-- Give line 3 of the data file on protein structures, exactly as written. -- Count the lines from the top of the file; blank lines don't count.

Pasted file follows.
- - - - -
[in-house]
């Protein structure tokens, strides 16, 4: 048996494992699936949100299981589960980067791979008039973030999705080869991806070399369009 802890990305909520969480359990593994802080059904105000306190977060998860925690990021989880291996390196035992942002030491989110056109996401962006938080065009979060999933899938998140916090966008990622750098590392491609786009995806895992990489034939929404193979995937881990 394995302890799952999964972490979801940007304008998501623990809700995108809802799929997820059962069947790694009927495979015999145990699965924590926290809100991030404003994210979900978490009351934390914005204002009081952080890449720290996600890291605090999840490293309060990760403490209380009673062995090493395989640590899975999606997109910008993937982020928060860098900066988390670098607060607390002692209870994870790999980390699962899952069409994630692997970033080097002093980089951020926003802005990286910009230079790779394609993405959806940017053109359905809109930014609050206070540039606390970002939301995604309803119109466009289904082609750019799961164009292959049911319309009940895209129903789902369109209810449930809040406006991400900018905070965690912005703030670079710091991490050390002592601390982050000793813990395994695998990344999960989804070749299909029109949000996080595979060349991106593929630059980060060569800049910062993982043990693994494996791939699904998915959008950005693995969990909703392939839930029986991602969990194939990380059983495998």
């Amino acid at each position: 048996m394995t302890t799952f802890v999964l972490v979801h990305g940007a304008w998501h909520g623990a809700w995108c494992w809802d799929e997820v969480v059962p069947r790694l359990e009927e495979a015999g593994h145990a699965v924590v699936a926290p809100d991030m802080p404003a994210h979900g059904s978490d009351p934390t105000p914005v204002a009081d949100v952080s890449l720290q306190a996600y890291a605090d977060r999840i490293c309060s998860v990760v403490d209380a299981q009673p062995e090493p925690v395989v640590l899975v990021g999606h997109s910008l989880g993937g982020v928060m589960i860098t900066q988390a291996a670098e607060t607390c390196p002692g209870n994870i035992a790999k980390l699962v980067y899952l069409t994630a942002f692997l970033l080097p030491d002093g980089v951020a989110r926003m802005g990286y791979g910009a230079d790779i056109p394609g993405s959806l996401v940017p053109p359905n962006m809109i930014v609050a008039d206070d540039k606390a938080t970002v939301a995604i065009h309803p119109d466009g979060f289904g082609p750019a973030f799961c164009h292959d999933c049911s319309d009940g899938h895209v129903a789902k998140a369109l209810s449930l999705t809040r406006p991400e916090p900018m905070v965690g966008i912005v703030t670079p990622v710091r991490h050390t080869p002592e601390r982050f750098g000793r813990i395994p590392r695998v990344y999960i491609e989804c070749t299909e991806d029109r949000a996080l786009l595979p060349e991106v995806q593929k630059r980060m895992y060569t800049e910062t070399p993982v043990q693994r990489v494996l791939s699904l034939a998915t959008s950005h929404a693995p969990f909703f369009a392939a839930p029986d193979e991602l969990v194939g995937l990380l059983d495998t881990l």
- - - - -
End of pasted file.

């Amino acid at each position: 048996m394995t302890t799952f802890v999964l972490v979801h990305g940007a304008w998501h909520g623990a809700w995108c494992w809802d799929e997820v969480v059962p069947r790694l359990e009927e495979a015999g593994h145990a699965v924590v699936a926290p809100d991030m802080p404003a994210h979900g059904s978490d009351p934390t105000p914005v204002a009081d949100v952080s890449l720290q306190a996600y890291a605090d977060r999840i490293c309060s998860v990760v403490d209380a299981q009673p062995e090493p925690v395989v640590l899975v990021g999606h997109s910008l989880g993937g982020v928060m589960i860098t900066q988390a291996a670098e607060t607390c390196p002692g209870n994870i035992a790999k980390l699962v980067y899952l069409t994630a942002f692997l970033l080097p030491d002093g980089v951020a989110r926003m802005g990286y791979g910009a230079d790779i056109p394609g993405s959806l996401v940017p053109p359905n962006m809109i930014v609050a008039d206070d540039k606390a938080t970002v939301a995604i065009h309803p119109d466009g979060f289904g082609p750019a973030f799961c164009h292959d999933c049911s319309d009940g899938h895209v129903a789902k998140a369109l209810s449930l999705t809040r406006p991400e916090p900018m905070v965690g966008i912005v703030t670079p990622v710091r991490h050390t080869p002592e601390r982050f750098g000793r813990i395994p590392r695998v990344y999960i491609e989804c070749t299909e991806d029109r949000a996080l786009l595979p060349e991106v995806q593929k630059r980060m895992y060569t800049e910062t070399p993982v043990q693994r990489v494996l791939s699904l034939a998915t959008s950005h929404a693995p969990f909703f369009a392939a839930p029986d193979e991602l969990v194939g995937l990380l059983d495998t881990l």